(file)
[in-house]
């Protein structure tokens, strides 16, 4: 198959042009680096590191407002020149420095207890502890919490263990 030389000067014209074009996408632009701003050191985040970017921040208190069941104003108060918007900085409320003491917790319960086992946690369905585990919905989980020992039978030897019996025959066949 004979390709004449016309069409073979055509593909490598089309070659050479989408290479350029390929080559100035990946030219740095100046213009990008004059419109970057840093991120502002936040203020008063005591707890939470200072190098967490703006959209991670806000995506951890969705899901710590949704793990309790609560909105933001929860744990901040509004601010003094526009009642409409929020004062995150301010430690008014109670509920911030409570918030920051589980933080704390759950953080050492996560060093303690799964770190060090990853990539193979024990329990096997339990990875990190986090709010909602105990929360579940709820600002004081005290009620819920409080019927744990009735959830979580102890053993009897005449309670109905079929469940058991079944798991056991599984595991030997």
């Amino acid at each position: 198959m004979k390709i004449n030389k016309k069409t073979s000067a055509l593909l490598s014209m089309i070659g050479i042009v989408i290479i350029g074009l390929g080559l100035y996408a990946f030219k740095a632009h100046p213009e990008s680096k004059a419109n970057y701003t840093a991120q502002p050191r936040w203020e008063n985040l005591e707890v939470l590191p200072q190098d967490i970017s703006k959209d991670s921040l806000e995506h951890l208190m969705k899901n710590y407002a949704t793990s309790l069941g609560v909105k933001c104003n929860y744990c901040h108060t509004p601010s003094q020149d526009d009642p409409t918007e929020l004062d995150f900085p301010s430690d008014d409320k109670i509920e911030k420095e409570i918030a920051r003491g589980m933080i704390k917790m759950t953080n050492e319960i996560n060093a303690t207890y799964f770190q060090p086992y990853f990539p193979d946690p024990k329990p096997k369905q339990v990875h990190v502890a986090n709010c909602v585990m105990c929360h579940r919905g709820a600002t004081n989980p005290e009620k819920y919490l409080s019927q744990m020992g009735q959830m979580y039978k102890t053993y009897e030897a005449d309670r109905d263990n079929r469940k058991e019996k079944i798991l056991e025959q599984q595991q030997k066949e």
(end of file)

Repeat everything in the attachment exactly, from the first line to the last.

[in-house]
């Protein structure tokens, strides 16, 4: 198959042009680096590191407002020149420095207890502890919490263990 030389000067014209074009996408632009701003050191985040970017921040208190069941104003108060918007900085409320003491917790319960086992946690369905585990919905989980020992039978030897019996025959066949 004979390709004449016309069409073979055509593909490598089309070659050479989408290479350029390929080559100035990946030219740095100046213009990008004059419109970057840093991120502002936040203020008063005591707890939470200072190098967490703006959209991670806000995506951890969705899901710590949704793990309790609560909105933001929860744990901040509004601010003094526009009642409409929020004062995150301010430690008014109670509920911030409570918030920051589980933080704390759950953080050492996560060093303690799964770190060090990853990539193979024990329990096997339990990875990190986090709010909602105990929360579940709820600002004081005290009620819920409080019927744990009735959830979580102890053993009897005449309670109905079929469940058991079944798991056991599984595991030997």
């Amino acid at each position: 198959m004979k390709i004449n030389k016309k069409t073979s000067a055509l593909l490598s014209m089309i070659g050479i042009v989408i290479i350029g074009l390929g080559l100035y996408a990946f030219k740095a632009h100046p213009e990008s680096k004059a419109n970057y701003t840093a991120q502002p050191r936040w203020e008063n985040l005591e707890v939470l590191p200072q190098d967490i970017s703006k959209d991670s921040l806000e995506h951890l208190m969705k899901n710590y407002a949704t793990s309790l069941g609560v909105k933001c104003n929860y744990c901040h108060t509004p601010s003094q020149d526009d009642p409409t918007e929020l004062d995150f900085p301010s430690d008014d409320k109670i509920e911030k420095e409570i918030a920051r003491g589980m933080i704390k917790m759950t953080n050492e319960i996560n060093a303690t207890y799964f770190q060090p086992y990853f990539p193979d946690p024990k329990p096997k369905q339990v990875h990190v502890a986090n709010c909602v585990m105990c929360h579940r919905g709820a600002t004081n989980p005290e009620k819920y919490l409080s019927q744990m020992g009735q959830m979580y039978k102890t053993y009897e030897a005449d309670r109905d263990n079929r469940k058991e019996k079944i798991l056991e025959q599984q595991q030997k066949e």